Seth Jones, senior political scientist at the RAND Corporation; former representative & advisor for the commander, U.S. Special Operations Command, to the Assistant Secretary of Defense for Special Operations




1:41:30 – 1:58:30

Life in 9/12 America: does the quest for “absolute safety” from terrorism undermine long-term security?

In our first part of a week-long series examining the decade since the terror attacks of September 11, 2001 we look at the quest for “absolute safety” in the wake of the biggest attacks on American soil in the history of the country.  Understandably in the years since 9/11 the public and political leadership have demanded action and urgency in building up a robust defense against future terror attacks.  Government agencies were reorganized, huge amounts of money and resources were put into action, large security projects were moved quickly from conception to implementation in an effort to protect the country as quickly as possible.  As our guest, RAND scientist Brian Jackson writes, “Fear drove action, and political rhetoric frequently stoked rather than cooled the flames of urgency.”  But short term concerns and fears are usually not the best circumstances under which long-term, complicated decisions should be made—from the formation of the Department of Homeland Security, that brought together various disparate security arms of the government, to the screening strategies of the Transportation Security Administration (also a brand new agency formed after 9/11), there’s been a lot of waste and questionable policy decisions made in the name of absolute safety in the decade since 9/11.  We examine the responses to 9/11 and ask if another 10 years of distance might cool emotions enough to craft more thoughtful anti-terrorism policies in the future.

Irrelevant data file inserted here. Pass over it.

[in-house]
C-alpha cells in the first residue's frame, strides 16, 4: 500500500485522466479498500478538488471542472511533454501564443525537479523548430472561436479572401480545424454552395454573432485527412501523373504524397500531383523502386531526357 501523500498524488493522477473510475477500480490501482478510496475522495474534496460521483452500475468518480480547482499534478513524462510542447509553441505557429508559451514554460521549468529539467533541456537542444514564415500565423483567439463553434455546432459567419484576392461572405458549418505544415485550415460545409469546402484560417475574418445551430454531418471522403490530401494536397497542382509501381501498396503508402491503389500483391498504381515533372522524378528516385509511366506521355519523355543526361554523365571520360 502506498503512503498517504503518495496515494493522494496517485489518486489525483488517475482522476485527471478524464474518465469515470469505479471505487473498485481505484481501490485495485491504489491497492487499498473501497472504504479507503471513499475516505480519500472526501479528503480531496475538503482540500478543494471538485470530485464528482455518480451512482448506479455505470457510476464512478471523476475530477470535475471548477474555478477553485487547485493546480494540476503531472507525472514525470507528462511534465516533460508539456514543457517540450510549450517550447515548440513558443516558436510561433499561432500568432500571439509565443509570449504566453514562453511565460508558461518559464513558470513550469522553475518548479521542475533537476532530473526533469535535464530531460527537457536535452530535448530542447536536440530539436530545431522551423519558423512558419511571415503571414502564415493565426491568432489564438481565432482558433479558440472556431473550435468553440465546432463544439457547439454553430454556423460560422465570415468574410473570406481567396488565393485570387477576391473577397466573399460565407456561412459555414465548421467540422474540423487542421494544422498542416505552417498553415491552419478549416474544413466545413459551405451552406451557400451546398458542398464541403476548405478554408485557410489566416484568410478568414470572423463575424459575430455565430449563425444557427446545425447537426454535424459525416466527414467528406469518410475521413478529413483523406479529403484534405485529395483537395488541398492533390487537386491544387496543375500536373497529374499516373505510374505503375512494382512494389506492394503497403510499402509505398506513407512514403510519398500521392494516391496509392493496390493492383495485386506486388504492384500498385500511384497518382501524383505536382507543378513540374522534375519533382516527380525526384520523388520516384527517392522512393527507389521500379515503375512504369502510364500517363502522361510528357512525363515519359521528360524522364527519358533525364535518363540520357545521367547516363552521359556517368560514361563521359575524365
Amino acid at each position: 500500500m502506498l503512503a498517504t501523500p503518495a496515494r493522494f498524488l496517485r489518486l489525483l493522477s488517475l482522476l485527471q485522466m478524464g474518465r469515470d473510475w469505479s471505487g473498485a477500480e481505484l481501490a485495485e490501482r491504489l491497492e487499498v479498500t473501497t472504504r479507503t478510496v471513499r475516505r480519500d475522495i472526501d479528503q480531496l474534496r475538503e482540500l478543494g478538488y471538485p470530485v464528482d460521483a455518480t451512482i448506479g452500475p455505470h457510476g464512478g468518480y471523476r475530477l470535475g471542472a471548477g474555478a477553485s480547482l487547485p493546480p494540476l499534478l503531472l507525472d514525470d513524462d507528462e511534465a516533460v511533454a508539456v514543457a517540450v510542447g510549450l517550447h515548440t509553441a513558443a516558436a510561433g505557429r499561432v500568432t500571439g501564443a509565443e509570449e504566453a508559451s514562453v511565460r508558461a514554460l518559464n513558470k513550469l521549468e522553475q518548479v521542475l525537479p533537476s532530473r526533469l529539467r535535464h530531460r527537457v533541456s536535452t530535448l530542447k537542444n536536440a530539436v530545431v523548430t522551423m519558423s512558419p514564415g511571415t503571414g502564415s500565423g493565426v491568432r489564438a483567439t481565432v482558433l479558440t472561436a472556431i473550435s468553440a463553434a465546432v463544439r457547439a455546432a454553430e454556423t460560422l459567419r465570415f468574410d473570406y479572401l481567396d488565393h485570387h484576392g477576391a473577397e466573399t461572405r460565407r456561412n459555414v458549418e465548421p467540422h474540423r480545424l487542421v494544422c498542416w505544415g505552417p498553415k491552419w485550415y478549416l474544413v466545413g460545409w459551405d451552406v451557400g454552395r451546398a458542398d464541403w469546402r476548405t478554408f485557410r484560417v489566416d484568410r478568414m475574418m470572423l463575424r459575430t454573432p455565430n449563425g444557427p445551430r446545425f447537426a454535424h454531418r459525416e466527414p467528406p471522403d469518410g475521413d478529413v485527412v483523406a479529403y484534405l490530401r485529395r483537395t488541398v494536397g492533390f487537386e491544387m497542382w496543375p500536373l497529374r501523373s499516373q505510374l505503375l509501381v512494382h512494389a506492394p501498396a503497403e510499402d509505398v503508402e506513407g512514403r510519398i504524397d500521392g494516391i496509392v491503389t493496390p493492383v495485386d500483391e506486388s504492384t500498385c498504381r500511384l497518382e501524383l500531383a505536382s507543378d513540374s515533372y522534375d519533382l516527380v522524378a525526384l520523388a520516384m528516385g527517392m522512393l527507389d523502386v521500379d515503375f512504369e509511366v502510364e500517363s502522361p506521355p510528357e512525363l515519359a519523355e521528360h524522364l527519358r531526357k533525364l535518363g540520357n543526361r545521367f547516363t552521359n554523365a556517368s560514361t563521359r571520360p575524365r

Brian Jackson, senior physical scientist at RAND focusing on homeland security & terrorism preparedness





2:06 – 2:58:30

Education Summit: The Way Forward for Your Child’s Education and the LAUSD

Tough times and tough questions face the Los Angeles Unified School District: slashed budgets have caused teacher and staff layoffs, increased class sizes, and cancellation of arts and career training courses; test scores are low and drop-out rates high; conflict over evaluations threatens the relationship between teachers and the district; and it’s a constant challenge to reach parents who want to be involved but struggle with busy schedules or language barriers. With nearly 700,000 K-12 students in the second largest school district in the nation, all parties involved are feeling the urgent need for reform, though new measures under Superintendent John Deasy’s purview have bolstered confidence in the district’s seriousness about change. Officials, teachers, parents and students will face these challenges head-on as kids file into the classroom for the new academic year.


One issue likely to raises hackles and concerns on all sides will be the state of LAUSD’s delicate negotiations with UTLA over teacher contracts, evaluation, and rehiring. The statewide budget crisis led to sharp cuts in the beleaguered school district’s funding for next year, which in turn led to the layoffs of more than 3,000 teachers, furlough days and scrapped summer and extracurricular programs. Supt. Deasy has proposed a series of changes to existing employment contracts and is piloting a teacher evaluation program with more than 1,000 educators and 104 schools participating, in the hopes that its new procedures will yield more accurate indications of teaching quality and get the green light for implementation in the 2012-2013 school year. UTLA, which sought an injunction against the pilot program that fell through earlier this year, has yet to agree to the suggestions. Many of the teachers the union represents are especially opposed to the “value-added” evaluative approach, which incorporates student test scores into assessments of teacher quality. LAUSD and UTLA are also locked in a dispute over rehiring practices, which have been somewhat complicated by the mandates of a state bill called AB 114 and the expected loss of $100 million revenue that the district will sustain due to declining enrollment.